Riding with purpose
July 11, 2014
They feel her presence daily, especially in the rodeo arena.
Cord and Caleb Hendrix, though, know their late sister, Rachel, lifted them through Nevada High School State Finals Rodeo last month and into Sunday’s National High School Finals Rodeo in Rock Springs, Wyo. The event runs through July 19.
The brothers said they competed in their sister’s memory at state, which saw the duo qualify in team roping and cutting. Cord Hendrix also earned a bid to nationals in bull riding.
Rachel Hendrix died in January in a carbon monoxide accident.
“At state, we went in there eighth (in team roping) and we both think she was looking down on us and helping us,” Caleb Hendrix. “We came out on top because we were roping for Rachel. It’s just nice to have all the good memories of doing it (rodeo) with her.”
“She’s there for us,” Cord Hendrix added. “She’s just there helping us and making sure we have everything down.”
Although the two are preserving their sister’s legacy, they know stiff competition lays ahead.
Since qualifying, the brothers have been practicing twice per day, every day in preparation for the biggest rodeo of the year. Cord Hendrix, a sophomore at Churchill County High School, must use his back-up horse for team roping due to an injury suffered to his regular horse.
“I am feeling pretty focused,” he said. “I have used my backup horse, but that’s OK.”
Caleb Hendrix, a freshman at CCHS, said his expectations are to qualify for next weekend’s short go in both events. His goal is to place in the top 10 overall.
“We rope everyday and I ride my cutting horse everyday,” he said. “This last week we have been roping every day.”
Mental focus, meanwhile, can be the difference between the short go and a top-10 finish, or an early exit from nationals.
“I just try to stay calm,” Caleb Hendrix said. “I try to think that I can compete with most of these guys out there.”
Cutting, though, is an event that counters the traditional reaction and mindset of rodeo. Patience and technical ability are pressed into the forefront, as opposed to speed in most other events.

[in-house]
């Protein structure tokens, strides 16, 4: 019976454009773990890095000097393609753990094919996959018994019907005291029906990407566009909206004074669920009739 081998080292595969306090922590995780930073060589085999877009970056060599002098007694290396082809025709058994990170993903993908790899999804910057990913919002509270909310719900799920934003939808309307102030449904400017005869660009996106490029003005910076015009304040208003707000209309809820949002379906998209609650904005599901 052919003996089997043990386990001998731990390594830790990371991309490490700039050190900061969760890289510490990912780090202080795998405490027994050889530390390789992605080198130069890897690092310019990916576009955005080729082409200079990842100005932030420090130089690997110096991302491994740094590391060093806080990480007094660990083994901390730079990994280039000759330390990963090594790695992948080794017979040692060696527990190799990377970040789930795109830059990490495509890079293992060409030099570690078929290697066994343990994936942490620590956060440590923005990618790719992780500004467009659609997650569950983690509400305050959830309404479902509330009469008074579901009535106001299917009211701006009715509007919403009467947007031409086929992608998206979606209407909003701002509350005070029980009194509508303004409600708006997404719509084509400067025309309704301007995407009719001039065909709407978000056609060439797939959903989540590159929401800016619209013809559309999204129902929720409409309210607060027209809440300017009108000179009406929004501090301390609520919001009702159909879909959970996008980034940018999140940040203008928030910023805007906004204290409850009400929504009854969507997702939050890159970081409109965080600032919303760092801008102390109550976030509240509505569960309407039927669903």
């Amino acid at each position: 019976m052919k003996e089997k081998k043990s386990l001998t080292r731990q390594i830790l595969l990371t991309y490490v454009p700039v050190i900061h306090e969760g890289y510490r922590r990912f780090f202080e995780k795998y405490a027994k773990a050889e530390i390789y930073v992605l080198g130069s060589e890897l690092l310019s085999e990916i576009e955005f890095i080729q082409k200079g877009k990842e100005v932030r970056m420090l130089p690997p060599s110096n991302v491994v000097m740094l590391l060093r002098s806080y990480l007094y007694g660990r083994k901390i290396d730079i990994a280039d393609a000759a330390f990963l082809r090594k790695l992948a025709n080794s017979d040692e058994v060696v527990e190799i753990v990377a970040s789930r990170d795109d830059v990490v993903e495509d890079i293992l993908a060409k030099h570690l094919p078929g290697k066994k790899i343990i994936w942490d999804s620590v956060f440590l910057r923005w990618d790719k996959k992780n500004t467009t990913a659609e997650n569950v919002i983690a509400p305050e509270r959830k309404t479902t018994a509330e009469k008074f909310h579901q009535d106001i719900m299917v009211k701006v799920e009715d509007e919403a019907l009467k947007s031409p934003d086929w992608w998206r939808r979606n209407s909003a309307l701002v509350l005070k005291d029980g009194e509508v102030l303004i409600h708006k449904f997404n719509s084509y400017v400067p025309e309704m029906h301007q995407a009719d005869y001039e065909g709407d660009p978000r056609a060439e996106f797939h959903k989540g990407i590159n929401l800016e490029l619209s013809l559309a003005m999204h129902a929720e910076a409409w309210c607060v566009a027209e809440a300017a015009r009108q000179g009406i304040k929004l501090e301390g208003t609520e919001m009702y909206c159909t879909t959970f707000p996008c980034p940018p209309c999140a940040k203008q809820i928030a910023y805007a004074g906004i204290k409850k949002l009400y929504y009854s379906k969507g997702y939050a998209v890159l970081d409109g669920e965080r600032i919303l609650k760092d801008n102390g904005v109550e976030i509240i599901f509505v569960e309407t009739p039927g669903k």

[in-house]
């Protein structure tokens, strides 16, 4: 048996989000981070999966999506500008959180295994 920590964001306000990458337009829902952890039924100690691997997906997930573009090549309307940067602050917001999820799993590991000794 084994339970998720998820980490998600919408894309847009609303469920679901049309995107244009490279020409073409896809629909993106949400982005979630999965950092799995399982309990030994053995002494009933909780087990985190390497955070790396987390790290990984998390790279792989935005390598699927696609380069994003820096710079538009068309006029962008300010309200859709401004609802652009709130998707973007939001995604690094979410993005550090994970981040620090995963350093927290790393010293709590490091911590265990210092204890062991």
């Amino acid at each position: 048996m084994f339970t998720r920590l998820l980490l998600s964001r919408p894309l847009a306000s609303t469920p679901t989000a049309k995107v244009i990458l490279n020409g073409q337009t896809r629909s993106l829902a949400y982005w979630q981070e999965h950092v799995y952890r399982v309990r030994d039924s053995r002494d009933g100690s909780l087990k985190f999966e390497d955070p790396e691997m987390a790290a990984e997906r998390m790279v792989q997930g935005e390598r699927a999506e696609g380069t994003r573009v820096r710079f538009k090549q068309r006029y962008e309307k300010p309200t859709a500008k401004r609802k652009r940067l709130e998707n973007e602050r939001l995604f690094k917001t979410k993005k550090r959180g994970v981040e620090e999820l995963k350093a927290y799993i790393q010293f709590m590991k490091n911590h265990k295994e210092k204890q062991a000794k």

Caleb Hendrix said his focus has been on the technical side, using his horses feet and making sure his horse is calm.
“At practice, sometimes she’s (his horse) an idiot,” he said. “As soon as she’s at an event, she can tell the environment is different and can buckle down and do the job.”
Cord Hendrix, meanwhile, said patience is the key, but hard to achieve.
“You just practice a lot and make sure we take our time and do everything correct,” he added.
In team roping, the duo has long been partners, which has enhanced their relationship. Cord Hendrix, the heeler, said the long-lasting partnership has created a like-minded thought process, which makes roping the steer more manageable.
“After you’ve roped so much of your life … you mentally bond and figure out everything,” he added. “The hardest part for me is riding in the right position. Every steer is different.”
Joining the Hendrix’s, however, are Fallon residents Sydney Howard and Jessica Gomes, along with Reno resident Mackay Spyrow, who competes for the Fallon rodeo club.
Howard qualified for nationals in goat tying and breakaway roping, while Gomes earned a berth in cutting and Spyrow in team roping.
Howard won the breakaway title at state and finished third in goat tying. She will compete at nationals on Sunday and July 19 in goat tying and on Monday and Friday in breakaway roping. Gomes hits the arena on Monday and Friday, while Spyrow competes on Wednesday.
“I’m just hoping for three solid runs (in each event),” Howard said. “I feel confident and I’ve been practicing good. It’s my third qualification (in her career) and I won’t be as nervous as some of the others.”
Caleb Hendrix competes on Monday and Friday in team roping and cutting, while Cord Hendrix takes the stage on Sunday and July 19 in cutting and Tuesday and Thursday in bull riding.
Fallon cowboy Billy Quillan placed 21st in the all-around with 29.5 points at the Silver State International Rodeo earlier this month.
He won the first go in bull riding with a score of 74. As a team, Nevada finished fourth with 164.5 points.